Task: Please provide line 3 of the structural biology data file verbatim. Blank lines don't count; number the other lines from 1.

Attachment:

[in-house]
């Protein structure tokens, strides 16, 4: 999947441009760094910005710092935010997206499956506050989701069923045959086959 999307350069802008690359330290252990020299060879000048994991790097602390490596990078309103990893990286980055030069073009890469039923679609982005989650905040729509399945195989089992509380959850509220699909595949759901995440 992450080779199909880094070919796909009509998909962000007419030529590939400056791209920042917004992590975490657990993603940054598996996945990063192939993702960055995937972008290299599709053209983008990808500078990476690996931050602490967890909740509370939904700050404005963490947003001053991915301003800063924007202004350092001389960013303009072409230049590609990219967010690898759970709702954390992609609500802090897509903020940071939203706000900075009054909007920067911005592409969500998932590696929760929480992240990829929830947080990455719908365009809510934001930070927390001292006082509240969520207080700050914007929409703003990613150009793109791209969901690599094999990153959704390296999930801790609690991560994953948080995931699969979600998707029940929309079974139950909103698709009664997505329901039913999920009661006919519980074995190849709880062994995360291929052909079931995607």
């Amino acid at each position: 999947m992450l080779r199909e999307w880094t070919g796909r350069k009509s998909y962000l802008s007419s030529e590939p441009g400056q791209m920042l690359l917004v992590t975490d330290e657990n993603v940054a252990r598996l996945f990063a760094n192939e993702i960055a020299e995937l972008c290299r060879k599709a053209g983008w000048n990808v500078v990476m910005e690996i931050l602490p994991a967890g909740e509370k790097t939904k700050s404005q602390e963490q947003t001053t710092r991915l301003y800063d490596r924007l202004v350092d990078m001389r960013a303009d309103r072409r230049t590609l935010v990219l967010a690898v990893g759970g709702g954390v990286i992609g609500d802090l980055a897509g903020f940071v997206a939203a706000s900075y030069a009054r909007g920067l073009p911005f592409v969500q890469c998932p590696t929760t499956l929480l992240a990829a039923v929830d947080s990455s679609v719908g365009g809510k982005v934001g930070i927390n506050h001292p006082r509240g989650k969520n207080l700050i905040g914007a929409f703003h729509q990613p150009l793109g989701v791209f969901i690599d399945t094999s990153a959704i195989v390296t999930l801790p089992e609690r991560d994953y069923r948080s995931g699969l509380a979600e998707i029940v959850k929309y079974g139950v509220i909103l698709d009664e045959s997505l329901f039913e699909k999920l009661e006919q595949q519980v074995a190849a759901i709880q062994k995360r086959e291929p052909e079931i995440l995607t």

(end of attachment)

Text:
């Amino acid at each position: 999947m992450l080779r199909e999307w880094t070919g796909r350069k009509s998909y962000l802008s007419s030529e590939p441009g400056q791209m920042l690359l917004v992590t975490d330290e657990n993603v940054a252990r598996l996945f990063a760094n192939e993702i960055a020299e995937l972008c290299r060879k599709a053209g983008w000048n990808v500078v990476m910005e690996i931050l602490p994991a967890g909740e509370k790097t939904k700050s404005q602390e963490q947003t001053t710092r991915l301003y800063d490596r924007l202004v350092d990078m001389r960013a303009d309103r072409r230049t590609l935010v990219l967010a690898v990893g759970g709702g954390v990286i992609g609500d802090l980055a897509g903020f940071v997206a939203a706000s900075y030069a009054r909007g920067l073009p911005f592409v969500q890469c998932p590696t929760t499956l929480l992240a990829a039923v929830d947080s990455s679609v719908g365009g809510k982005v934001g930070i927390n506050h001292p006082r509240g989650k969520n207080l700050i905040g914007a929409f703003h729509q990613p150009l793109g989701v791209f969901i690599d399945t094999s990153a959704i195989v390296t999930l801790p089992e609690r991560d994953y069923r948080s995931g699969l509380a979600e998707i029940v959850k929309y079974g139950v509220i909103l698709d009664e045959s997505l329901f039913e699909k999920l009661e006919q595949q519980v074995a190849a759901i709880q062994k995360r086959e291929p052909e079931i995440l995607t």